The Blob That Ate Toledo

Sorry, the title is from a weak resonance from an old B-grade sci-fi movie (in black and white, most likely) from the deep past.  In Toledo’s case, the blob is a known entity: cyanobacteria.

In their earliest remnant forms, cyanobacteria–or Blue Green Algae–grew in these blobby shapes called stromatolites that you see in the image above.

You’ll find them prominently featured in the early chapters of freshman biology texts, because we credit them with the early colonization of the land and the production of an atmosphere with increasing amounts of oxygen from their photosynthetic way of making a living.

And now, some billion years after those early blobs, the Blue-Greens have come back to impact life on earth again in a significant and news-worthy way.

You’re hearing a lot about the situation we’ve created in Lake Erie by over-feeding the BGs there with too much phosphorus, mostly from agricultural run-off. The toxins released into the water have necessitated draconian limits to the use of the water for almost a half-million people.

What I did NOT know until the past few days (and with not enough time with everything else going on to dig very deep) is THIS connection to BG’s and human health: they may be implicated in Lou Gehrig’s Disease or ALS.  I offer a few sources for your perusal.  And consider the potential ultimate cost of “agriculture as usual.”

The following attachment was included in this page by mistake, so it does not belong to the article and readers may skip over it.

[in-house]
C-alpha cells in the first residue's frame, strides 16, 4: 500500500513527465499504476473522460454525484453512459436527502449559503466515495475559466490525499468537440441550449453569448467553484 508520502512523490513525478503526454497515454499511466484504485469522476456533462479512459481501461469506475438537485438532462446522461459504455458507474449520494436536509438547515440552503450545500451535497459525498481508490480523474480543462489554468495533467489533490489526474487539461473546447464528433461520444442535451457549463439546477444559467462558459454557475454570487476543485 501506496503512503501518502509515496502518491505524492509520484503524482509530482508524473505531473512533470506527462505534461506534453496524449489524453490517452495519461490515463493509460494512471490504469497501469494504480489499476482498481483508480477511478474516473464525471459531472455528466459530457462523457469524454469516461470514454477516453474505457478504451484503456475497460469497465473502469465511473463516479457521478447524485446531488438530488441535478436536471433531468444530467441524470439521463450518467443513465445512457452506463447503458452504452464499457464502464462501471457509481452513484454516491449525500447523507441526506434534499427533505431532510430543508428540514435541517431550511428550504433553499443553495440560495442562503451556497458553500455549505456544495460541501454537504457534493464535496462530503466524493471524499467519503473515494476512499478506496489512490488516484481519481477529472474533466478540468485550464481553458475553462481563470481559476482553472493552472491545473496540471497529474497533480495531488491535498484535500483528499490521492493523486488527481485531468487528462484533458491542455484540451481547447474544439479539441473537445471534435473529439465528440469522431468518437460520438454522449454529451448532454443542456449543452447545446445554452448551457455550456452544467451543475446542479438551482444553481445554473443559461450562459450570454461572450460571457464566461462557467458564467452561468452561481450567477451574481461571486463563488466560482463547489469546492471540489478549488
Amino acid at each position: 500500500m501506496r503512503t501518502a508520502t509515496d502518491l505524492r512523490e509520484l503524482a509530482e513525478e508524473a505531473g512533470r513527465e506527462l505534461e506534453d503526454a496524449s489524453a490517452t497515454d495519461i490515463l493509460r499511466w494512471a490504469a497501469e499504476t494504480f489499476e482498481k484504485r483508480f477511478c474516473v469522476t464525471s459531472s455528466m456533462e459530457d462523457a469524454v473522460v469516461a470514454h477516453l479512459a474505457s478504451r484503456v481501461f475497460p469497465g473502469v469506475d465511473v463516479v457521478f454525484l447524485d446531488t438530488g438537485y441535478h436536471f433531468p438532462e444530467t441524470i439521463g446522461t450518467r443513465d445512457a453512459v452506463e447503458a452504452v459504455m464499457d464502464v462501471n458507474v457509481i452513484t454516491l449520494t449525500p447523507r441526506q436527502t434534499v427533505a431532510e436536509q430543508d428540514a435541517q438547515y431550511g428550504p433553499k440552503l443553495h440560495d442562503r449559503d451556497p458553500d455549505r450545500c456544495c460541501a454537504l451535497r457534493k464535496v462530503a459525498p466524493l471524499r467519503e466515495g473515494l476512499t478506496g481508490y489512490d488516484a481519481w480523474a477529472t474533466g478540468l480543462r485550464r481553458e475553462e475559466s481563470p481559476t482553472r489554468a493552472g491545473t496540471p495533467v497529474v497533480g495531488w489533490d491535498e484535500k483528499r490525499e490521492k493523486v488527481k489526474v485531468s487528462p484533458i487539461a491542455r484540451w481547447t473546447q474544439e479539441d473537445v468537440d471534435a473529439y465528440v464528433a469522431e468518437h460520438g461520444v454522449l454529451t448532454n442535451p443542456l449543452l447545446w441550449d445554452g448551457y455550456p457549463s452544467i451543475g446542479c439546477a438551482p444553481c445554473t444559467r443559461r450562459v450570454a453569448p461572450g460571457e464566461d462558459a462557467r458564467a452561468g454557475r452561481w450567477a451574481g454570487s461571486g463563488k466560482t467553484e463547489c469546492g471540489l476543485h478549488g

A Batty Hypothesis on the Origins of Neurodegenerative Disease Resurfaces – Scientific American

The Emerging Science of BMAA: Do Cyanobacteria Contribute to Neurodegenerative Disease?

Was Lou Gehrig’s ALS Caused by Tap Water? – Pacific Standard: The Science of Society

Are Toxins in Seafood Causing ALS, Alzheimer’s, and Parkinson’s? |




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Fred First holds masters degrees in Vertebrate Zoology and physical therapy, and has been a biology teacher and physical therapist by profession. He moved to southwest Virginia in 1975 and to Floyd County in 1997. He maintains a daily photo-blog, broadcasts essays on the Roanoke NPR station, and contributes regular columns for the Floyd Press and Roanoke's Star Sentinel. His two non-fiction books, Slow Road Home and his recent What We Hold in Our Hands, celebrate the riches that we possess in our families and communities, our natural bounty, social capital and Appalachian cultures old and new. He has served on the Jacksonville Center Board of Directors and is newly active in the Sustain Floyd organization. He lives in northeastern Floyd County on the headwaters of the Roanoke River.

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  1. Wow. Very interesting stuff — thanks. I happened to be in Toledo when the latest toxicity was “caught” by the water treatment plant guys. But did they **really** catch it on that Friday-Saturday night, or is that simply when they let the City of Toledo **know** about it? I wonder how much I might have consumed during the days before . . . .

  2. I rad the Discover article, and really found it fascinating. I’m glad so many researchers are intrigued with getting to the bottom of this.